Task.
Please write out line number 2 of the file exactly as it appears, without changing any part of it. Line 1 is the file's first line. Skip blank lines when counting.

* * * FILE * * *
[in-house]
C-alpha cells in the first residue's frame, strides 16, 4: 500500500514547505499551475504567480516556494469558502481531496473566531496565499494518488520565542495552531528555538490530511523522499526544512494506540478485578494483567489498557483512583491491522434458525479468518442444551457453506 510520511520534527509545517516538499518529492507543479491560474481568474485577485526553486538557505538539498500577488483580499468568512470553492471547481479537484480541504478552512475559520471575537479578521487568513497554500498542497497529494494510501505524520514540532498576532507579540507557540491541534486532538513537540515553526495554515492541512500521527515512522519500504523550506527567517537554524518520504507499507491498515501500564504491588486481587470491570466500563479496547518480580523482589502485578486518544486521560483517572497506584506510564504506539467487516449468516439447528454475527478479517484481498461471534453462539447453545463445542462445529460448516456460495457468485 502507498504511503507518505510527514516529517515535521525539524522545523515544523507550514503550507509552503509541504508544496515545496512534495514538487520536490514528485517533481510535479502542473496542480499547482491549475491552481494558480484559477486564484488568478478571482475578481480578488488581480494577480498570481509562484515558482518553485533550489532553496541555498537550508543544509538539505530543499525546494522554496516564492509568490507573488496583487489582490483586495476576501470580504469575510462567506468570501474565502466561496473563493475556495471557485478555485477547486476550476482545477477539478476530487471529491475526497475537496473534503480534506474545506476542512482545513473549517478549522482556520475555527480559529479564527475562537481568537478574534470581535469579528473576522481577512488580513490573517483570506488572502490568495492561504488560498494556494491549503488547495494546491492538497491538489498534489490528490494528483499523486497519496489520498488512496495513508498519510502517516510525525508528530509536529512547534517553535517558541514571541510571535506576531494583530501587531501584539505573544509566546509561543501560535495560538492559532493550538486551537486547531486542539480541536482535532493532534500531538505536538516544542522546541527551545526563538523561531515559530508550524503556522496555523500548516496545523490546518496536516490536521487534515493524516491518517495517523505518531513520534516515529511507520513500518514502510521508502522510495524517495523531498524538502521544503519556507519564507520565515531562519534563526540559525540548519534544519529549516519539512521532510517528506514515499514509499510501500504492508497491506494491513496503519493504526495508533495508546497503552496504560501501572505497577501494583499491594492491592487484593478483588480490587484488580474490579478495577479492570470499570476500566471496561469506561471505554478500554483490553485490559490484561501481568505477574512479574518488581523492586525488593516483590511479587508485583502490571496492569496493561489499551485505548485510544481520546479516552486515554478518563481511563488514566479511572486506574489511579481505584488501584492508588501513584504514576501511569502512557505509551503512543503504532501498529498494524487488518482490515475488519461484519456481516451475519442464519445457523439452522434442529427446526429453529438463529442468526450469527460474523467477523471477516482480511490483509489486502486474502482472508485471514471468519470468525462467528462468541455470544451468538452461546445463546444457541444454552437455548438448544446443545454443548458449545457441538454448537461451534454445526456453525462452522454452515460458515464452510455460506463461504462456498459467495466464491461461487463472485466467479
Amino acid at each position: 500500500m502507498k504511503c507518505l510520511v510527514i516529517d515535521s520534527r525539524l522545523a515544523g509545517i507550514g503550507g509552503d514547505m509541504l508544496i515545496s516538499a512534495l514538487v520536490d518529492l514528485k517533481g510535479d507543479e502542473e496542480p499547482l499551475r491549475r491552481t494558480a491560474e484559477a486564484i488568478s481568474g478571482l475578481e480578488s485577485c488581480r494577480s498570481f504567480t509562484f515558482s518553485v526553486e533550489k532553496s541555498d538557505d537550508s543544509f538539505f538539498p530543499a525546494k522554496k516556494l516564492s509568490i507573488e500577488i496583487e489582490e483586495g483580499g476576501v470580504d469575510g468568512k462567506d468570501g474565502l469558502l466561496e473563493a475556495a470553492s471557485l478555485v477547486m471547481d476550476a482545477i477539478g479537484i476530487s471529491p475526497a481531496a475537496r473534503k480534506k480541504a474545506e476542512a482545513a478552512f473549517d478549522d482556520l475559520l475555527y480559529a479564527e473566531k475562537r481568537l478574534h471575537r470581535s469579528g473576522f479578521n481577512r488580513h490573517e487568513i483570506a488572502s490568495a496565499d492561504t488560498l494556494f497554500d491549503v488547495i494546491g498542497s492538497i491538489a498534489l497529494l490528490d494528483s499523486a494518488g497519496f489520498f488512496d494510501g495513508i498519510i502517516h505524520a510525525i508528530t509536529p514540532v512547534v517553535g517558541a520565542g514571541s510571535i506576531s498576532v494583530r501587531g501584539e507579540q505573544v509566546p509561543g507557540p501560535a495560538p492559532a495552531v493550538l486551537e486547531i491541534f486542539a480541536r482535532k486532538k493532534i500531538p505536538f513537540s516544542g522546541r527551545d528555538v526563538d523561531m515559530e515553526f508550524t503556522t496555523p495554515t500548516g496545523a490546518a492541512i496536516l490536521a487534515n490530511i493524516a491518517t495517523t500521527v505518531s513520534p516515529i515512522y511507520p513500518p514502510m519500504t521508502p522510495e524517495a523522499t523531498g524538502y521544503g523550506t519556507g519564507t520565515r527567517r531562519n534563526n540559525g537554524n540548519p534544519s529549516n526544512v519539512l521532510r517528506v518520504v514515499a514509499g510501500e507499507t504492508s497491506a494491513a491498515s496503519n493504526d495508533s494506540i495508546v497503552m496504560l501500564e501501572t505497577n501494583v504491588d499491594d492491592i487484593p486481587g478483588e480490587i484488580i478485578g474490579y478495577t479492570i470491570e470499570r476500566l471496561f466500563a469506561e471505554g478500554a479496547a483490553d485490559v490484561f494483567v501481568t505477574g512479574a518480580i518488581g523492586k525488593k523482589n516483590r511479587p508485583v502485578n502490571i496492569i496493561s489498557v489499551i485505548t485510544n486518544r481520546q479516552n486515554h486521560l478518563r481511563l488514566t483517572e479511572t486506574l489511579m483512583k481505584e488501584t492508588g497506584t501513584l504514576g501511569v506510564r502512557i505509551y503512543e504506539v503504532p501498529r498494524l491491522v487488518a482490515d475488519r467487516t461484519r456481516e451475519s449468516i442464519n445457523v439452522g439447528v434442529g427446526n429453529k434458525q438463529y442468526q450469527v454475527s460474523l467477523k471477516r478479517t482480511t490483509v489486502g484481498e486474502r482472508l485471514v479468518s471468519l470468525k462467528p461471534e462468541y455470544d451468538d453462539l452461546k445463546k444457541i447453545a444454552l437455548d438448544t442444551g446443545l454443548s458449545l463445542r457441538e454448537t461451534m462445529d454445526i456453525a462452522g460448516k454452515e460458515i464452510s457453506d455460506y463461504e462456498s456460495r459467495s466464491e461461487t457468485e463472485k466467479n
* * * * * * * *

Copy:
C-alpha cells in the first residue's frame, strides 16, 4: 500500500514547505499551475504567480516556494469558502481531496473566531496565499494518488520565542495552531528555538490530511523522499526544512494506540478485578494483567489498557483512583491491522434458525479468518442444551457453506 510520511520534527509545517516538499518529492507543479491560474481568474485577485526553486538557505538539498500577488483580499468568512470553492471547481479537484480541504478552512475559520471575537479578521487568513497554500498542497497529494494510501505524520514540532498576532507579540507557540491541534486532538513537540515553526495554515492541512500521527515512522519500504523550506527567517537554524518520504507499507491498515501500564504491588486481587470491570466500563479496547518480580523482589502485578486518544486521560483517572497506584506510564504506539467487516449468516439447528454475527478479517484481498461471534453462539447453545463445542462445529460448516456460495457468485 502507498504511503507518505510527514516529517515535521525539524522545523515544523507550514503550507509552503509541504508544496515545496512534495514538487520536490514528485517533481510535479502542473496542480499547482491549475491552481494558480484559477486564484488568478478571482475578481480578488488581480494577480498570481509562484515558482518553485533550489532553496541555498537550508543544509538539505530543499525546494522554496516564492509568490507573488496583487489582490483586495476576501470580504469575510462567506468570501474565502466561496473563493475556495471557485478555485477547486476550476482545477477539478476530487471529491475526497475537496473534503480534506474545506476542512482545513473549517478549522482556520475555527480559529479564527475562537481568537478574534470581535469579528473576522481577512488580513490573517483570506488572502490568495492561504488560498494556494491549503488547495494546491492538497491538489498534489490528490494528483499523486497519496489520498488512496495513508498519510502517516510525525508528530509536529512547534517553535517558541514571541510571535506576531494583530501587531501584539505573544509566546509561543501560535495560538492559532493550538486551537486547531486542539480541536482535532493532534500531538505536538516544542522546541527551545526563538523561531515559530508550524503556522496555523500548516496545523490546518496536516490536521487534515493524516491518517495517523505518531513520534516515529511507520513500518514502510521508502522510495524517495523531498524538502521544503519556507519564507520565515531562519534563526540559525540548519534544519529549516519539512521532510517528506514515499514509499510501500504492508497491506494491513496503519493504526495508533495508546497503552496504560501501572505497577501494583499491594492491592487484593478483588480490587484488580474490579478495577479492570470499570476500566471496561469506561471505554478500554483490553485490559490484561501481568505477574512479574518488581523492586525488593516483590511479587508485583502490571496492569496493561489499551485505548485510544481520546479516552486515554478518563481511563488514566479511572486506574489511579481505584488501584492508588501513584504514576501511569502512557505509551503512543503504532501498529498494524487488518482490515475488519461484519456481516451475519442464519445457523439452522434442529427446526429453529438463529442468526450469527460474523467477523471477516482480511490483509489486502486474502482472508485471514471468519470468525462467528462468541455470544451468538452461546445463546444457541444454552437455548438448544446443545454443548458449545457441538454448537461451534454445526456453525462452522454452515460458515464452510455460506463461504462456498459467495466464491461461487463472485466467479